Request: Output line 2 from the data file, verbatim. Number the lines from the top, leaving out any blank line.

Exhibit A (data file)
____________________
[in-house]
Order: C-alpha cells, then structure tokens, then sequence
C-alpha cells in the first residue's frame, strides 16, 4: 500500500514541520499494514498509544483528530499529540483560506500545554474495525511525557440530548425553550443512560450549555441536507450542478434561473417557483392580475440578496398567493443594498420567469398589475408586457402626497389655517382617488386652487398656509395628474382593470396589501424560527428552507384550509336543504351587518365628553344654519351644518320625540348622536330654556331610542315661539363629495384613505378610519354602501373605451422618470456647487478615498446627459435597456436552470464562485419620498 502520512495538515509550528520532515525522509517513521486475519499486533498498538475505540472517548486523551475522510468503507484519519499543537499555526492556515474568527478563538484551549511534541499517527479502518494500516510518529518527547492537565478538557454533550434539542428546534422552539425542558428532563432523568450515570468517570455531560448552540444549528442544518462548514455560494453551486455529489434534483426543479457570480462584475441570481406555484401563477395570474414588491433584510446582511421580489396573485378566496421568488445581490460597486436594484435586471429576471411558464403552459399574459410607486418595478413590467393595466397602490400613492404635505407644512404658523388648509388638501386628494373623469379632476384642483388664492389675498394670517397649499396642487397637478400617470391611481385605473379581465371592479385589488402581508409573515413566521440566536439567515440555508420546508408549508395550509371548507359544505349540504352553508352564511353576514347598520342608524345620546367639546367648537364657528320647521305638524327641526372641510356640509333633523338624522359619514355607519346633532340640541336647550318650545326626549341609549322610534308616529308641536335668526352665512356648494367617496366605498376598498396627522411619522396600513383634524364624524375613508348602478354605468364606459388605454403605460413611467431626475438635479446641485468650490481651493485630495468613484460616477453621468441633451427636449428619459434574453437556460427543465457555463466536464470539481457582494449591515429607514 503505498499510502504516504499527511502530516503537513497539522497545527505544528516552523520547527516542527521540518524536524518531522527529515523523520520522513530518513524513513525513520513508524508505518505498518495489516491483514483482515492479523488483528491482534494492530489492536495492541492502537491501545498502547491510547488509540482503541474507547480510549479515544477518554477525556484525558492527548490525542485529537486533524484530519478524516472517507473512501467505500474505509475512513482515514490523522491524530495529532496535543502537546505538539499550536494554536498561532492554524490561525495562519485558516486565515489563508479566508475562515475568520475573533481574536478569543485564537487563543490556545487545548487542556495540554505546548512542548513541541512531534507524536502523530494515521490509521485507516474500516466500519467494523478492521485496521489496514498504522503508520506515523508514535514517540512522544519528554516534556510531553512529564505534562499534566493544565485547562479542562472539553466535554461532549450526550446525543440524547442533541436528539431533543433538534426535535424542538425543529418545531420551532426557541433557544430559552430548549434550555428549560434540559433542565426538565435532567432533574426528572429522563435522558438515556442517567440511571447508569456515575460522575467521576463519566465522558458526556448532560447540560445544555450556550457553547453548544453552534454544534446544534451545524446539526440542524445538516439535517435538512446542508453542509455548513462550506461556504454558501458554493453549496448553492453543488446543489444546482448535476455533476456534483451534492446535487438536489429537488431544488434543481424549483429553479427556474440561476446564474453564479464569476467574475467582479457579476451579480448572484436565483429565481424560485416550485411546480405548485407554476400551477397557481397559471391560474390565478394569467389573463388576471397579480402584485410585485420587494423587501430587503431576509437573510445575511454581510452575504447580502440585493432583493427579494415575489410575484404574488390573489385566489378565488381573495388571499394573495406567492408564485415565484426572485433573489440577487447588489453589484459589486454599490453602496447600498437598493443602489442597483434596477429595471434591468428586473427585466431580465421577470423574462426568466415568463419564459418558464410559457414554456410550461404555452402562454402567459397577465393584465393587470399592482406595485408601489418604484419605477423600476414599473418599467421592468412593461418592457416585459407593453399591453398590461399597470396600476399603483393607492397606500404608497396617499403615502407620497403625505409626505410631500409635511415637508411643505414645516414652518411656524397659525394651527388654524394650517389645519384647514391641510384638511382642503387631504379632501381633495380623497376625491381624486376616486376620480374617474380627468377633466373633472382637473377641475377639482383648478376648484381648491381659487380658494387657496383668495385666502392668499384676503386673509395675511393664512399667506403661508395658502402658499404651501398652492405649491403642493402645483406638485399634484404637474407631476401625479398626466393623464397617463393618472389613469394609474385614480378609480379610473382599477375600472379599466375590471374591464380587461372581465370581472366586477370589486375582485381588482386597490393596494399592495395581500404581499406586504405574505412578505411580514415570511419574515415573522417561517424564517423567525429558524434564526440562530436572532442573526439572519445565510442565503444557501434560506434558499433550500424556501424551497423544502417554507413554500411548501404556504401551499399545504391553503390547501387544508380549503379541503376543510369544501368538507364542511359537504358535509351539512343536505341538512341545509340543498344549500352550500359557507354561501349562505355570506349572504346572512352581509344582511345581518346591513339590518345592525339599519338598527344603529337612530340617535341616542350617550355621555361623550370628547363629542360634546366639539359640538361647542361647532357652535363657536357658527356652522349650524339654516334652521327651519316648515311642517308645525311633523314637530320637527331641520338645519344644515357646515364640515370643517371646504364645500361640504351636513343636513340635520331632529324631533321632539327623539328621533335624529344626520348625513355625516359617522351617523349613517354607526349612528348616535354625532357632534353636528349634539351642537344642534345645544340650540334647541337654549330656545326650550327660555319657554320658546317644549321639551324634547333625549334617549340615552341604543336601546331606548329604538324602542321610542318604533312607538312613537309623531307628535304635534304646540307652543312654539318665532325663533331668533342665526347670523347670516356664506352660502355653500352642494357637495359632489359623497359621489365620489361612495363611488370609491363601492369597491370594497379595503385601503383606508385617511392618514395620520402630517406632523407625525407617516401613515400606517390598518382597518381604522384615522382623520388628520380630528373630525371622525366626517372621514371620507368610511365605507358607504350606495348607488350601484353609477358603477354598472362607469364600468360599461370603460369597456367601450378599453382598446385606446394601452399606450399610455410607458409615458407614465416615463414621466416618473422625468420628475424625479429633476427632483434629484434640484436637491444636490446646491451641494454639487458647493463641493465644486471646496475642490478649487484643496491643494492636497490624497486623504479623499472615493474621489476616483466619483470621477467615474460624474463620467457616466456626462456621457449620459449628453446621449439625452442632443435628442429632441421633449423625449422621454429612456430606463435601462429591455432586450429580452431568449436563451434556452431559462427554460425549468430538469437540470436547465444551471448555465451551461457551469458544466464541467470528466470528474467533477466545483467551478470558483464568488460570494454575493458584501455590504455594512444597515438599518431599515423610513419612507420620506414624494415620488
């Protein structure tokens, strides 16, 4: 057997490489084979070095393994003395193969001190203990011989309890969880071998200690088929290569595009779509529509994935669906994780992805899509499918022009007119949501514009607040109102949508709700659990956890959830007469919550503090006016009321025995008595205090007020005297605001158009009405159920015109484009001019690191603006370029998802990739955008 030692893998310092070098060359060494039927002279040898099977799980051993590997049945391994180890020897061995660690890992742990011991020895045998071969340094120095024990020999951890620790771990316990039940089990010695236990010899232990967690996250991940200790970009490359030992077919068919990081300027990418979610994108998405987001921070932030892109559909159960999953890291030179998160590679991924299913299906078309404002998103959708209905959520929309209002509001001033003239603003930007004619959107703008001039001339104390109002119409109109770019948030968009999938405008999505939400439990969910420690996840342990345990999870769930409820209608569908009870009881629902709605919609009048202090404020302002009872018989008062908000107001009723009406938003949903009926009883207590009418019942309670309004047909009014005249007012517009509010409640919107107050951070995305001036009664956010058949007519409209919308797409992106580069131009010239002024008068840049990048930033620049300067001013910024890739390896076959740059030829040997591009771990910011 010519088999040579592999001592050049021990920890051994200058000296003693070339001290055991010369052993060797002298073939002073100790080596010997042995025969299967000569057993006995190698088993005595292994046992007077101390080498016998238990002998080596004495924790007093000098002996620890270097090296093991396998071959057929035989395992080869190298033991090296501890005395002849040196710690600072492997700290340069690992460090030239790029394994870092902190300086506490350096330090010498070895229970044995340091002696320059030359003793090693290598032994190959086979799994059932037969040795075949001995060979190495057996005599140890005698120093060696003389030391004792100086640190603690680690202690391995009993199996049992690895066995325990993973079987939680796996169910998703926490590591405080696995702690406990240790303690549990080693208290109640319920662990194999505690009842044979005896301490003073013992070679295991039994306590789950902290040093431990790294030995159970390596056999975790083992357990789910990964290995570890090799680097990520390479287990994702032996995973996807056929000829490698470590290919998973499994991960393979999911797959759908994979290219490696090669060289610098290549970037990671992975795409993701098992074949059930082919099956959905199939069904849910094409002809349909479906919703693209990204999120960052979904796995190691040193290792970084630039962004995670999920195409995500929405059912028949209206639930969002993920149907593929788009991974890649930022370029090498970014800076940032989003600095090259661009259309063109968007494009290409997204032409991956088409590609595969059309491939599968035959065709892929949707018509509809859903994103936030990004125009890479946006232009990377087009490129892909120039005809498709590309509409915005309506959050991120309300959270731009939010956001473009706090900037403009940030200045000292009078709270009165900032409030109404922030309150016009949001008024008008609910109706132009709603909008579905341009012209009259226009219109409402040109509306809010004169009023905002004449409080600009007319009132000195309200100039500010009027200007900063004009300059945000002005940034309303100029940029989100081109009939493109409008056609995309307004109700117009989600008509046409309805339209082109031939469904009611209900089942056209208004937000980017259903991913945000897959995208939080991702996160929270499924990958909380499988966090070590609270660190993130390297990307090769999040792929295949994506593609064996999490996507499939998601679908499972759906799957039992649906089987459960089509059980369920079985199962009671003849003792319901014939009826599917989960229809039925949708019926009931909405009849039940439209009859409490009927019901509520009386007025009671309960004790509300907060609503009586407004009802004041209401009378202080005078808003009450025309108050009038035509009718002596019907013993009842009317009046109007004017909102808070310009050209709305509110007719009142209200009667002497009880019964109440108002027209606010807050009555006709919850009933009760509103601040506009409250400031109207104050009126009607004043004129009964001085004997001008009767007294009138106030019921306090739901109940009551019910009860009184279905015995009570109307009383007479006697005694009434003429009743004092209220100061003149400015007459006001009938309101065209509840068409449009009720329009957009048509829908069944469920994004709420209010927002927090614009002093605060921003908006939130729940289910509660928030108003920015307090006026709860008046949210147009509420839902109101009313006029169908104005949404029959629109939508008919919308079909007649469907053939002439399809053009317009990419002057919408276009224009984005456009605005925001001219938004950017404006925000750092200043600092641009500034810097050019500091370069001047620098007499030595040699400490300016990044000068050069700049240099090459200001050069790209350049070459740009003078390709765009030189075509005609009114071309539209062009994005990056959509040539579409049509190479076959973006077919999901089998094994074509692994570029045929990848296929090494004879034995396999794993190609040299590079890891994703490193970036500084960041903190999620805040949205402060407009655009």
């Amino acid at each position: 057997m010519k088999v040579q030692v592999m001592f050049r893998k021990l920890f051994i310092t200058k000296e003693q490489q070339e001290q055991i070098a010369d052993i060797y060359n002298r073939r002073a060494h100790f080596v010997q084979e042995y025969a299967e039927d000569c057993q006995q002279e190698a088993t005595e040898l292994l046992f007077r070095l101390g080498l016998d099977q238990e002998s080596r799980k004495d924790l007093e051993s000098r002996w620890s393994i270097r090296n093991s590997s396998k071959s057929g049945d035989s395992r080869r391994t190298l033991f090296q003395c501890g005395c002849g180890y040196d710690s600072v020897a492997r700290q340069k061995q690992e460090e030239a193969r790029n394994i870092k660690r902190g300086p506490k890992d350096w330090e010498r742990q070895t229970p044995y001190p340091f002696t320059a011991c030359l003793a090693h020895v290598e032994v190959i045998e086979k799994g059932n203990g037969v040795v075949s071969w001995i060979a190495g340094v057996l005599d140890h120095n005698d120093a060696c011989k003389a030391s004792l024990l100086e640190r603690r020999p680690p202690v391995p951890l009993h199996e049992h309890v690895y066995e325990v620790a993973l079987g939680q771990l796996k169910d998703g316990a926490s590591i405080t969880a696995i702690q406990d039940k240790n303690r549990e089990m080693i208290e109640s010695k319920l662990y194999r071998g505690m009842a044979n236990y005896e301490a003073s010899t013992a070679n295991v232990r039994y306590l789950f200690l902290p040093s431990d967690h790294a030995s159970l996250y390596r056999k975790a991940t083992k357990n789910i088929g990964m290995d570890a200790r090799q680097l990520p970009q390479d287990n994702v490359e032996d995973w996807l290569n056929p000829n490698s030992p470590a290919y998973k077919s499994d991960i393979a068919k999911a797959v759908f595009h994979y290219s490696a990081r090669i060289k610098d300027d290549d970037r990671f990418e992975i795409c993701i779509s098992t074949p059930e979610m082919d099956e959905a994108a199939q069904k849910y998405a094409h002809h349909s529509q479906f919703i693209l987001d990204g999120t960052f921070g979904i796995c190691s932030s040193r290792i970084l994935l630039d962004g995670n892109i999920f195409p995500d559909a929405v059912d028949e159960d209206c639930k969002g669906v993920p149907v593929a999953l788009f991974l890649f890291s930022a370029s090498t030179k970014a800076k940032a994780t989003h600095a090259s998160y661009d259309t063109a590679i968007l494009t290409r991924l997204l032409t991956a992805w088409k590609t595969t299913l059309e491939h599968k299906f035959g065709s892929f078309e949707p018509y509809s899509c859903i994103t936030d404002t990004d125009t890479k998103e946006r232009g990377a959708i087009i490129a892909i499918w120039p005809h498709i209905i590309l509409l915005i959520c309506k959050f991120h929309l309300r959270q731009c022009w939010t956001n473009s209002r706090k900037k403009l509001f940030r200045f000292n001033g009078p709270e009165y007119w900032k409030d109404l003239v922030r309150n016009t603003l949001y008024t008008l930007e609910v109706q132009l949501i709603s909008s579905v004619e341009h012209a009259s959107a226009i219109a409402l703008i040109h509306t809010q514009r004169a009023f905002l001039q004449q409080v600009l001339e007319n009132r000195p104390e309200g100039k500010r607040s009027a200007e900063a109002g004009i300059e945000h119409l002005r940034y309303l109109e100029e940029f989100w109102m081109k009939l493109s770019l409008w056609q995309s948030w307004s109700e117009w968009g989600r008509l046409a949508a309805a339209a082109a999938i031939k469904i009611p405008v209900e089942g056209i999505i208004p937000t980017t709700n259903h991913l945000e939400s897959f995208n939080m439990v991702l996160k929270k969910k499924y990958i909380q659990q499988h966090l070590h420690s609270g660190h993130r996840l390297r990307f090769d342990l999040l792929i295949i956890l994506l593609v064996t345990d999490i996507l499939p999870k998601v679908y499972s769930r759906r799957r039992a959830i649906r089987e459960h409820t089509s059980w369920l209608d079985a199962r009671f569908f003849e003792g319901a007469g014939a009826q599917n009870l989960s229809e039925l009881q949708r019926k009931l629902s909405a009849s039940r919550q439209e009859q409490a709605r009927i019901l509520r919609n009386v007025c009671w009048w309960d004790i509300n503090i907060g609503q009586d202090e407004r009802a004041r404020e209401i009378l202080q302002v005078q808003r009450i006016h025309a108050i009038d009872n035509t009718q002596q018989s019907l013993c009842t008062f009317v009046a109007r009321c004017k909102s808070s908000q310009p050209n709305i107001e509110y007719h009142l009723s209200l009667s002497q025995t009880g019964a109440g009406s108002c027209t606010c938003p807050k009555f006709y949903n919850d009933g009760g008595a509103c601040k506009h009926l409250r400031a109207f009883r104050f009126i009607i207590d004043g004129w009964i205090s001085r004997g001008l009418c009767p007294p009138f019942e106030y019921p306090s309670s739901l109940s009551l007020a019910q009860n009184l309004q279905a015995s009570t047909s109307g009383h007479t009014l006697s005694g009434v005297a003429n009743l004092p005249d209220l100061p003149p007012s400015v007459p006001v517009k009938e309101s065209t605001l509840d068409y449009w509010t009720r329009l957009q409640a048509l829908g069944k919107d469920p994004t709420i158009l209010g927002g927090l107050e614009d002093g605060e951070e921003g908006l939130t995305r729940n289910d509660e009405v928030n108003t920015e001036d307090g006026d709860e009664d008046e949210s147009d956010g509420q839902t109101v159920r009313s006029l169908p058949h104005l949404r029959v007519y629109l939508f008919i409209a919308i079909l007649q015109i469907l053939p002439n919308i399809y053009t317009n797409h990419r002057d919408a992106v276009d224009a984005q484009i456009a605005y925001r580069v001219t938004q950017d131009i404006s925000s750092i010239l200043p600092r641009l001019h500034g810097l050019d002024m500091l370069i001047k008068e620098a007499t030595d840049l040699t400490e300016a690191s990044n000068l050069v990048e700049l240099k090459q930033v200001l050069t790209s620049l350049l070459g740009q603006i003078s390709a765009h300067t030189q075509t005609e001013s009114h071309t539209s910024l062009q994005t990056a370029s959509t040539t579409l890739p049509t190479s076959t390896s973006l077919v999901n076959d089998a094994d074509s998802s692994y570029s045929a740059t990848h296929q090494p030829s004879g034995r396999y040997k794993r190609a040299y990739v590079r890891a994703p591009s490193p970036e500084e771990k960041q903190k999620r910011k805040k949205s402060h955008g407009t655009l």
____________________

Order: C-alpha cells, then structure tokens, then sequence